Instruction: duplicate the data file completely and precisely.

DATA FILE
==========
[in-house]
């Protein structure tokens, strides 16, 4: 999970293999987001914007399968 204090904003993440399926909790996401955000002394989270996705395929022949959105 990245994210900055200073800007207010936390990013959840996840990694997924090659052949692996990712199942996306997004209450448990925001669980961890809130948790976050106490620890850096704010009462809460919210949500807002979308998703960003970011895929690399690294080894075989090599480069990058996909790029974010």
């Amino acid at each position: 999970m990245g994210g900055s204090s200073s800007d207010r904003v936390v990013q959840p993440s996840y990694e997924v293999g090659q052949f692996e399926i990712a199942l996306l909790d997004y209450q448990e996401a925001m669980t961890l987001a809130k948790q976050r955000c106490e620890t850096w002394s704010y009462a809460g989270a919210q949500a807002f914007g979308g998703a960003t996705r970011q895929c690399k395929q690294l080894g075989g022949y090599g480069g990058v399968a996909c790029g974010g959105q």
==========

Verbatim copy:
[in-house]
């Protein structure tokens, strides 16, 4: 999970293999987001914007399968 204090904003993440399926909790996401955000002394989270996705395929022949959105 990245994210900055200073800007207010936390990013959840996840990694997924090659052949692996990712199942996306997004209450448990925001669980961890809130948790976050106490620890850096704010009462809460919210949500807002979308998703960003970011895929690399690294080894075989090599480069990058996909790029974010």
């Amino acid at each position: 999970m990245g994210g900055s204090s200073s800007d207010r904003v936390v990013q959840p993440s996840y990694e997924v293999g090659q052949f692996e399926i990712a199942l996306l909790d997004y209450q448990e996401a925001m669980t961890l987001a809130k948790q976050r955000c106490e620890t850096w002394s704010y009462a809460g989270a919210q949500a807002f914007g979308g998703a960003t996705r970011q895929c690399k395929q690294l080894g075989g022949y090599g480069g990058v399968a996909c790029g974010g959105q």